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Step 4: Link Programs, Initiatives, and Risks

The next list required was that of the existing programs currently in place to fulfill the strategic objectives. For the ease of the workshop, it was decided to use

Relationship between Risks and Strategic Objectives

Exhibit 15.5 Relationship between Risks and Strategic Objectives

Source: Adapted from pm2 Consulting Risk Scorecard model, 2012.

the list of programs shown in the annual operating budget. Other program levels could have been used, such as that used in the city's results-based budgeting (RBB) initiative. This initiative divided budget-level programs into smaller components, which would be easier to change but increased the number of programs tenfold. It was for this reason the RBB-level program list was rejected; the number of programs in that initiative was exceedingly high.

Once a program level was agreed on, a new table was created, with the programs across the top and the strategic objectives down the left side. On this table, the subject matter experts scored the impact of the relationship between each program and each strategic objective (on a 1 to 5 scale). In addition, the participants estimated the effectiveness of each program (i.e., whether it fulfilled the requirements of the program), again on a 1 to 5 scale, with 5 meaning the program was performing as required and 1 meaning the program's performance was well below what was required. The difference between what was required of the program and its actual performance (i.e., 5 minus the effectiveness score) was known as the strategic gap. An excerpt from this table can be found in Exhibit 15.6.

Linkages between Strategy and Programs

Exhibit 15.6 Linkages between Strategy and Programs

Source: Adapted from pm2 Consulting Risk Scorecard model, 2012.

At this point a new graph could be created, with a vertical bar for each strategic objective and its cumulative program requirements. Adding the cumulative effectiveness and cumulative strategic gap gave a stacked bar graph whose height was its cumulative program requirement. The bigger the objective, the more programs it had and therefore the higher cumulative program requirements (and likely a proportionally large strategic gap).

The last dimension in step 4 was to list new initiatives the City planned to implement, and rate their importance to each strategic objective. For the purposes of the workshop, it was decided to limit the list to those in the Implementation Plan for each Ways document. Within this set of possibilities, only the initiatives coded as "will do" (not "already done," "already doing," "could do," or "aspire to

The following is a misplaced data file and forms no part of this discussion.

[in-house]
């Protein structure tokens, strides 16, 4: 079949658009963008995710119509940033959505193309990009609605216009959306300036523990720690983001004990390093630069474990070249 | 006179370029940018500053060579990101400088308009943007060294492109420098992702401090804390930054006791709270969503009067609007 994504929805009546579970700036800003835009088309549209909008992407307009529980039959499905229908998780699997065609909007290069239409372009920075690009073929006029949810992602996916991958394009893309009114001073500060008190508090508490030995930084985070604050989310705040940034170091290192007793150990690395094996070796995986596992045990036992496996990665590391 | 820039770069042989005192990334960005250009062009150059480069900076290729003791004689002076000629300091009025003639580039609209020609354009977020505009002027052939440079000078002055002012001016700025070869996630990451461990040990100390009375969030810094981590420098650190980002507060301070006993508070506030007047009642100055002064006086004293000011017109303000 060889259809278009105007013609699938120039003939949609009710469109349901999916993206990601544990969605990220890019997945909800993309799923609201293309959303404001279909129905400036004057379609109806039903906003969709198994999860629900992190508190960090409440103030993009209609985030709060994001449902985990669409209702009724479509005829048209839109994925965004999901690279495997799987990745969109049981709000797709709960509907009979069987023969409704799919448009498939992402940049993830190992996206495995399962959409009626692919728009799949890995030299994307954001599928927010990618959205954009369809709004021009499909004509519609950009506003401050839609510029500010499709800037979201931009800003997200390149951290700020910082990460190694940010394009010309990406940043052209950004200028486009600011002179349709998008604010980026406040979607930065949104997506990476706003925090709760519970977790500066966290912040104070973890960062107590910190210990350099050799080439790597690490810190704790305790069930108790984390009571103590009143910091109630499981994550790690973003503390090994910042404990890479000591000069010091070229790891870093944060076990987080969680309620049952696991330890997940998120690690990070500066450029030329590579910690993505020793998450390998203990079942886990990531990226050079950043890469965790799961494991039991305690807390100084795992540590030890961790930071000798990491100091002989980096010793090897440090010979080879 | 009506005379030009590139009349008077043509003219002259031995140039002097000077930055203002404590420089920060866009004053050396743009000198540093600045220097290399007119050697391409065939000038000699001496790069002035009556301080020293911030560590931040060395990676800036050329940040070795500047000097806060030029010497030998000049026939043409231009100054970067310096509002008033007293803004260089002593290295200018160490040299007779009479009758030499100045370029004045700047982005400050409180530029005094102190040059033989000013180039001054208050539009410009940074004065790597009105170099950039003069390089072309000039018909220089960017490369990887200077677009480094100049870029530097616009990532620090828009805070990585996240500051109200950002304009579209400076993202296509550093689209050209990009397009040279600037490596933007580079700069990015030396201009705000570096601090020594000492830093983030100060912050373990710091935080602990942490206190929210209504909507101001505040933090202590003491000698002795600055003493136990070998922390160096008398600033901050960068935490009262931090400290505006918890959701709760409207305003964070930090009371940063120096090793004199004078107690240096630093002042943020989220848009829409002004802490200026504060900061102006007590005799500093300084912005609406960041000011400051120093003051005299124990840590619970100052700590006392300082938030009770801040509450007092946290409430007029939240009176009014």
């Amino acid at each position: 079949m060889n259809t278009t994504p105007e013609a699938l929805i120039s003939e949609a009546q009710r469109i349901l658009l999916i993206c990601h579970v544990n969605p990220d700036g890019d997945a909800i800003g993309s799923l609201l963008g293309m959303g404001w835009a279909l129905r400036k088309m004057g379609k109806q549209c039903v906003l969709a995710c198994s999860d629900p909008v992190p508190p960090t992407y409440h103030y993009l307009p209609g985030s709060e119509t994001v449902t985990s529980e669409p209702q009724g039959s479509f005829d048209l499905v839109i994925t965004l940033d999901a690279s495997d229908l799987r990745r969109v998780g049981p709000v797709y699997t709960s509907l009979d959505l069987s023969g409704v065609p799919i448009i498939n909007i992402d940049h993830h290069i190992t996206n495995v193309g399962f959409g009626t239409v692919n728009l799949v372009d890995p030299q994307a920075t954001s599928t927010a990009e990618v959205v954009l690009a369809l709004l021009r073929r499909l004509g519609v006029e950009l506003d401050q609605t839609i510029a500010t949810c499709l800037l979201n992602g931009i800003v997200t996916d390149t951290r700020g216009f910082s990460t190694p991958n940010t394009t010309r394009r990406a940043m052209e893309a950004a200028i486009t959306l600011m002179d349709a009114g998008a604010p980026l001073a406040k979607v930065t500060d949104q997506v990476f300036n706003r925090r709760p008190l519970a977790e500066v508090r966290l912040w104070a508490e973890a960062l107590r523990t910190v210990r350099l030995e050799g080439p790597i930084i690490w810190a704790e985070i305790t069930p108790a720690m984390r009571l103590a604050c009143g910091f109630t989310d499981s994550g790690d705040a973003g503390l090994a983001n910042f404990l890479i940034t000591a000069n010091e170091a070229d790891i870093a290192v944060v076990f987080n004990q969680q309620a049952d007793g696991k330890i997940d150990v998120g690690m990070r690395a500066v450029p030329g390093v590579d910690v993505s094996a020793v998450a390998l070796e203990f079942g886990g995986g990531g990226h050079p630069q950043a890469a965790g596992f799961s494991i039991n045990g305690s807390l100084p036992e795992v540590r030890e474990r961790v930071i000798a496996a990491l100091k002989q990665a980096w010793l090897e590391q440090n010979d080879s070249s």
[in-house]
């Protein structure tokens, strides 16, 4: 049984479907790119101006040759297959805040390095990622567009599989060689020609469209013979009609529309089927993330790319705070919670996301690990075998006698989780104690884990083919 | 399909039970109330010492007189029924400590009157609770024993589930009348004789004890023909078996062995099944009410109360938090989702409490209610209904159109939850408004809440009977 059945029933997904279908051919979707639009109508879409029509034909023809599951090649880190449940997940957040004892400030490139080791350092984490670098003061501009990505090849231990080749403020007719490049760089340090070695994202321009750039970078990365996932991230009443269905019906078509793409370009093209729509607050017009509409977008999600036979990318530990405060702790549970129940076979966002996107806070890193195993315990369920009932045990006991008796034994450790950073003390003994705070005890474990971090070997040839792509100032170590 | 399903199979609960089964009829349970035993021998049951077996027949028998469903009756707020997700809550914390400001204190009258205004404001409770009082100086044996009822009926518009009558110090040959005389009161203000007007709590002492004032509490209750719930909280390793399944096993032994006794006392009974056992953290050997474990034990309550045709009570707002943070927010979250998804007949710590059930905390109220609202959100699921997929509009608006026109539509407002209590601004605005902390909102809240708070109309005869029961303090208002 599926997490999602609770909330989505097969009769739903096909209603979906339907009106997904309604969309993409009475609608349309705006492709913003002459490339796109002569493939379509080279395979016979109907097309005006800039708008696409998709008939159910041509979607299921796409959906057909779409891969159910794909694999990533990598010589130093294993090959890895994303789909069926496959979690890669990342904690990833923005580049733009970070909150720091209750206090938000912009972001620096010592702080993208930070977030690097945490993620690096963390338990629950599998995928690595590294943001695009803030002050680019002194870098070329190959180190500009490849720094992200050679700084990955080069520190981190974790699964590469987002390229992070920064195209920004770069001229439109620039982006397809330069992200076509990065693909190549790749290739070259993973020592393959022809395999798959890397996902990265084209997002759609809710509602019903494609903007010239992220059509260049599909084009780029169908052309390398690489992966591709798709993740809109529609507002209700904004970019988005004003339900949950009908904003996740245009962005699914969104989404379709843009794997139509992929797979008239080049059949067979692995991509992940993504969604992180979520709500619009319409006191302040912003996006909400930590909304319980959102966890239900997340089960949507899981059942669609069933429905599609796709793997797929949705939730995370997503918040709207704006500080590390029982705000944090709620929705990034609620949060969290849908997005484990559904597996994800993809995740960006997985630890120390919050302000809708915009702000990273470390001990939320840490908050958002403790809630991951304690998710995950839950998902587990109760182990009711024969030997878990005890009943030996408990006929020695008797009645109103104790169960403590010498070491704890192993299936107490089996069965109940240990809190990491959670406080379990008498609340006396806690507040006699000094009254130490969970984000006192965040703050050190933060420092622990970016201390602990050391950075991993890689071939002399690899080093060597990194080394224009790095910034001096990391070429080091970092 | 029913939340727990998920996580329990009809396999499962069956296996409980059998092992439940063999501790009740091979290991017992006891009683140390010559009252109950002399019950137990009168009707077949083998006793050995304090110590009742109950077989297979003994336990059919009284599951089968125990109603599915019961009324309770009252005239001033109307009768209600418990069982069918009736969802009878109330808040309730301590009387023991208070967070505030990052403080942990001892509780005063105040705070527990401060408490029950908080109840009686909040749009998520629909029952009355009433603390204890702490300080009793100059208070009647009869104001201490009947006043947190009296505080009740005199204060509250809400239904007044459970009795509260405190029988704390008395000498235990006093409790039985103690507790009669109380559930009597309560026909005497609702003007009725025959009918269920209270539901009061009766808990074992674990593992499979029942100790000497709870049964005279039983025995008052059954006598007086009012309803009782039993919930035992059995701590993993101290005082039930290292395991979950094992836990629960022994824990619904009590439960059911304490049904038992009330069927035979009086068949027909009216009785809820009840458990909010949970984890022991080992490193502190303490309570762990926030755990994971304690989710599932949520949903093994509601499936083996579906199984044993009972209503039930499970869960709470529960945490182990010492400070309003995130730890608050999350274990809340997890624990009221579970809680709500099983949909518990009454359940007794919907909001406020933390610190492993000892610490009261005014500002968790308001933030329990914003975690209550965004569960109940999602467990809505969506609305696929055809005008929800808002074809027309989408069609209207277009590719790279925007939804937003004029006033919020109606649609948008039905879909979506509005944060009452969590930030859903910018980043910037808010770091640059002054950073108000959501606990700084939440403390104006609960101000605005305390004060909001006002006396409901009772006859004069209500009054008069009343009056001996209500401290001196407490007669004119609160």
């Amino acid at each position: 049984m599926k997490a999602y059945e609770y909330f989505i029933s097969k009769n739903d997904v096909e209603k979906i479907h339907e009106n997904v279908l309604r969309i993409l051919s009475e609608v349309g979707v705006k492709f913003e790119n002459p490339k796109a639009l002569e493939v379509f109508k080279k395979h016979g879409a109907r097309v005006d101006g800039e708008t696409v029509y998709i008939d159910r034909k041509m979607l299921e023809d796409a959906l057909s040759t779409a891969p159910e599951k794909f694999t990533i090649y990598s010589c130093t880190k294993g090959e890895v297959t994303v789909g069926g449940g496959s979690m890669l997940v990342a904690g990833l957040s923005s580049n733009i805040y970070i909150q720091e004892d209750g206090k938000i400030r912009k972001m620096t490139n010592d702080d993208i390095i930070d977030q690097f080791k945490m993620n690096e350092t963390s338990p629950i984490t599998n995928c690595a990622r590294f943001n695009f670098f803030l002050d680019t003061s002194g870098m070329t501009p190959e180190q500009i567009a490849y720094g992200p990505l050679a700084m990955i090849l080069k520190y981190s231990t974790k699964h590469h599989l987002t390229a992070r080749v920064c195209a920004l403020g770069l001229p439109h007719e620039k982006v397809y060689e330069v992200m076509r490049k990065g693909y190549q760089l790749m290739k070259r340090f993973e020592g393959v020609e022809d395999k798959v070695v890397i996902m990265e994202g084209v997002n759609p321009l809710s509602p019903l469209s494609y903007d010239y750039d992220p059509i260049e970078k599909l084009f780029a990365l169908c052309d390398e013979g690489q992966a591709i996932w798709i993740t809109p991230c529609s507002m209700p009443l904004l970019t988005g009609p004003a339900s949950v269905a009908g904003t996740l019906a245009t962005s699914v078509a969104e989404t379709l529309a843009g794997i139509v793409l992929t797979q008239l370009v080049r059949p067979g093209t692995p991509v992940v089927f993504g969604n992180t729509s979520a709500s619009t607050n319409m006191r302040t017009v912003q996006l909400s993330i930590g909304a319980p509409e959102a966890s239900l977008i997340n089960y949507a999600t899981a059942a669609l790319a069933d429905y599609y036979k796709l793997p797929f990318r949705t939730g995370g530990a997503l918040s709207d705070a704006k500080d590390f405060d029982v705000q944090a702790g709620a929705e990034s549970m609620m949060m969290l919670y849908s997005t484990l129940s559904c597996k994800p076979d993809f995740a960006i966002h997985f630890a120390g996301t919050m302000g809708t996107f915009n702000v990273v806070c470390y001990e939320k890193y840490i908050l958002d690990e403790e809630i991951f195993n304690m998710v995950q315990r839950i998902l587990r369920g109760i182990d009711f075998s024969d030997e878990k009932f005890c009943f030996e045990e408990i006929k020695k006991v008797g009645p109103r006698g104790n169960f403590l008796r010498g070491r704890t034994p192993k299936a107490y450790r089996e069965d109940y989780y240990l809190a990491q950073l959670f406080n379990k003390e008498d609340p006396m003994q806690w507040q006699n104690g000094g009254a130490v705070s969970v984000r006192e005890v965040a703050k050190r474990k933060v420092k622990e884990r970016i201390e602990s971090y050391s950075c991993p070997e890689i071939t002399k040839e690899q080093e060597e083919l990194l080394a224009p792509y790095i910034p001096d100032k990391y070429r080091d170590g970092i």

Linkages between Strategy and Initiatives

Exhibit 15.7 Linkages between Strategy and Initiatives

Source: Adapted from pm2 Consulting Risk Scorecard model, 2012.

do") were used for the initiatives list, to keep it to a manageable size. With this list scored by each strategic objective on a 1 to 5 scale, a graph could be produced showing the cumulative impact of future initiatives on each strategic objective. A table linking initiatives to strategy is found in Exhibit 15.7.

With the strategic gap and initiatives impact established, the two graphs for each objective could be combined on one graph to show the cumulative strategic gap and cumulative initiative impact for each strategic objective. If resources were properly allocated, one would expect to see a correlation between the height of the strategic gap bar and the height of the cumulative initiative impact point for each objective. For viewing purposes, it was necessary to use different scales for each data series, to best show the correlation. Finally, the risk weighting for each strategic objective could be added to the graph. This showed the relative risks associated with each strategic objective in relation to its required programs and initiatives.

Strategic Objectives – Risk, Strategic Gap, and Impact of Initiatives

Exhibit 15.8 Strategic Objectives – Risk, Strategic Gap, and Impact of Initiatives

Source: Adapted from pm2 Consulting Risk Scorecard model, 2012.

Overall, a correlation between risk, strategic gap, and initiatives may be observed. For objectives whose risks do not correlate with strategic gap and initiatives, this forms the basis of discussion for the objective; in-depth analysis shows the types of risks, whether they are caused by or independent of the programs comprising the strategic gap, and whether future initiatives address the risks, either directly or indirectly. The graph showing risk, strategic gap, and impact of initiatives on strategic objectives is found in Exhibit 15.8.

Step 5: Determine Indicators and Mitigation Actions

The final step involved completion of a risk indicator worksheet for each risk/ strategic objective combination. This sheet required the user to list potential mitigation strategies, including required lead time, as well as indicators of inputs, actions, or outputs that would signal the potential onset of a risk event. The worksheet data were then summarized in a database indicating strategic objective, risk, mitigation, lead time, and whether the organization is already undertaking the mitigation. The database could then be grouped by objective, risk, or mitigation as needed.

On completion of the mitigation database, the final risk scorecard could be completed. This was a table showing strategic objectives on the left and risks across the top. For each data point, the impact of the risk on that objective was indicated, as was its performance (good, fair, or poor shown as medium gray, light gray, dark gray), and showed the risk level for each objective (the level of potential risk of the risk element impacting this strategic objective).

This provided a basis of discussion to identify key risks affecting strategic objectives.

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